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A gifted violinist, who committed suicide after giving evidence against a teacher 'could and should' have been prevented from taking her own life.
Frances Andrade was sexually abused by choirmaster Michael Brewer and his wife as a student at Chetham's School of Music in Manchester.
She took an overdose just a week after giving evidence in their trial.
Today a serious case review found her local mental health services and justice system failed her.
A serious case review by Surrey Safeguarding Adults Board into the suicide of violinist Frances Andrade, who killed herself days after giving evidence against a former music teacher, called for these improvements:
- Criminal justice professionals to offer better support to sex abuse survivors and recognise their "vulnerability" when facing their abusers in court
- Provide expert witness testimony in court to explain to jurors how childhood sex abuse can affect people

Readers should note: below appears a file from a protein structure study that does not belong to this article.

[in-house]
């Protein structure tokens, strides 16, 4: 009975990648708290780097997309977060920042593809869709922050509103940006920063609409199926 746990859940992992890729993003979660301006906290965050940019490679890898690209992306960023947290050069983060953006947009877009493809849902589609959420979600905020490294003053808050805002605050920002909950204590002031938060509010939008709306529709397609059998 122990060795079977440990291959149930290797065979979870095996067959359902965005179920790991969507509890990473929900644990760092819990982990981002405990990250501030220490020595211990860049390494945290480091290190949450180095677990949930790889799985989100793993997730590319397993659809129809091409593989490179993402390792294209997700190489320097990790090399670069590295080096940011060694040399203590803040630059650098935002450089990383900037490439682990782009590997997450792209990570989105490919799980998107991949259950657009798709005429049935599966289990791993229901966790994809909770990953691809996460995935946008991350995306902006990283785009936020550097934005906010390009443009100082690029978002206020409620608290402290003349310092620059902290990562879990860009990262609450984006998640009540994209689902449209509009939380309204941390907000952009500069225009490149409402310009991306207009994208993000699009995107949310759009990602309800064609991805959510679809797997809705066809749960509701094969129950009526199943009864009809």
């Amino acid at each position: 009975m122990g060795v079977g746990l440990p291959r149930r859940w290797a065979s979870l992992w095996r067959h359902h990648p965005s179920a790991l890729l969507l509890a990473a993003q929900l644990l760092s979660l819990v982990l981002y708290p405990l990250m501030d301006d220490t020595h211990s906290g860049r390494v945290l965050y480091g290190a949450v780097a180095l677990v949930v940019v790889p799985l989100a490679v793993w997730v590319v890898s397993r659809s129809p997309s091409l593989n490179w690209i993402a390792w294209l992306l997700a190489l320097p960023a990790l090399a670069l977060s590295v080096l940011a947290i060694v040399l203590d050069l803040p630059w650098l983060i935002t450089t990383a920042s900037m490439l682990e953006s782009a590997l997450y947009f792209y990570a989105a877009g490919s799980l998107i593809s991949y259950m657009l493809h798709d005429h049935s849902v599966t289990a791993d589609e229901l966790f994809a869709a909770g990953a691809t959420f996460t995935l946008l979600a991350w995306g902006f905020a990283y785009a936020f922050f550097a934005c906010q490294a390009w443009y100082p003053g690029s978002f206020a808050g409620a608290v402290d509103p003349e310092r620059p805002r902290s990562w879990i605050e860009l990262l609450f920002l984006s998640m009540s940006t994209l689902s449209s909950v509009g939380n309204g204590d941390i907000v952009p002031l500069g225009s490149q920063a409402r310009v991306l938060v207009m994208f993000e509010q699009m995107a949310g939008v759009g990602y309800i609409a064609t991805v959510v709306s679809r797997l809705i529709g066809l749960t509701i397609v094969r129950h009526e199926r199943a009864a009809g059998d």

- Judges "should be proactive" when they consider a witness is vulnerable by introducing special measures, even when they have refused them
- Mental health services to increase their alertness to the fall-out of sexual exploitation and the risks of suicide and self-harm
- Media to be "mindful of the way a person's mental health and their credibility are discussed throughout court proceedings."
Greater Manchester Police say they will review their policies after a report said Frances Andrade's suicide could have been avoided.
They paid tribute to her bravery in testifying against her abusers.
A serious case review into the suicide of a woman during a sexual assault trial has found her death could have been prevented.
Frances Andrade killed herself after giving evidence against Michael Brewer - her violin teacher who abused her while she was a student at Chetham's School of Music.
A report by Surrey Safeguarding Adults Board said: "The Panel considered that this was a suicide that could and should have been prevented. Mrs A had reasons to live and she continued to ask for help throughout this period.
"We therefore invite all the agencies concerned to take real and concrete steps towards improving their practice."